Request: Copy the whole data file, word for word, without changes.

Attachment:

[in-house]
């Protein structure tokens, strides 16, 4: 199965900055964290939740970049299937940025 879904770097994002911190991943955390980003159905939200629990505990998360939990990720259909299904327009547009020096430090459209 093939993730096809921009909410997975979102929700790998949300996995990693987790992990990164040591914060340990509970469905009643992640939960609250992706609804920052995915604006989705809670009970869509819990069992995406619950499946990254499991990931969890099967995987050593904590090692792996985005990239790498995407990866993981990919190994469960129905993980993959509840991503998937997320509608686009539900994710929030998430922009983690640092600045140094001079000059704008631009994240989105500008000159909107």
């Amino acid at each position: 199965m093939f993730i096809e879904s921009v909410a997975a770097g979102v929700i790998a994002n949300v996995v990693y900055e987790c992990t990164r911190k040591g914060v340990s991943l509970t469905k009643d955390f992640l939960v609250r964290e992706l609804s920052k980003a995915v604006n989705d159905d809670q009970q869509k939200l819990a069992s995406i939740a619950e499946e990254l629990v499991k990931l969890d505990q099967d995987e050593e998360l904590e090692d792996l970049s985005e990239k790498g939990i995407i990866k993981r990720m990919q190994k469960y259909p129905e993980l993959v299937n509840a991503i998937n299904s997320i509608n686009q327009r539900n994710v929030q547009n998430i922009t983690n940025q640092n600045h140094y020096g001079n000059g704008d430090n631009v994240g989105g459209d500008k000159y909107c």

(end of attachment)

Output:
[in-house]
């Protein structure tokens, strides 16, 4: 199965900055964290939740970049299937940025 879904770097994002911190991943955390980003159905939200629990505990998360939990990720259909299904327009547009020096430090459209 093939993730096809921009909410997975979102929700790998949300996995990693987790992990990164040591914060340990509970469905009643992640939960609250992706609804920052995915604006989705809670009970869509819990069992995406619950499946990254499991990931969890099967995987050593904590090692792996985005990239790498995407990866993981990919190994469960129905993980993959509840991503998937997320509608686009539900994710929030998430922009983690640092600045140094001079000059704008631009994240989105500008000159909107």
């Amino acid at each position: 199965m093939f993730i096809e879904s921009v909410a997975a770097g979102v929700i790998a994002n949300v996995v990693y900055e987790c992990t990164r911190k040591g914060v340990s991943l509970t469905k009643d955390f992640l939960v609250r964290e992706l609804s920052k980003a995915v604006n989705d159905d809670q009970q869509k939200l819990a069992s995406i939740a619950e499946e990254l629990v499991k990931l969890d505990q099967d995987e050593e998360l904590e090692d792996l970049s985005e990239k790498g939990i995407i990866k993981r990720m990919q190994k469960y259909p129905e993980l993959v299937n509840a991503i998937n299904s997320i509608n686009q327009r539900n994710v929030q547009n998430i922009t983690n940025q640092n600045h140094y020096g001079n000059g704008d430090n631009v994240g989105g459209d500008k000159y909107c």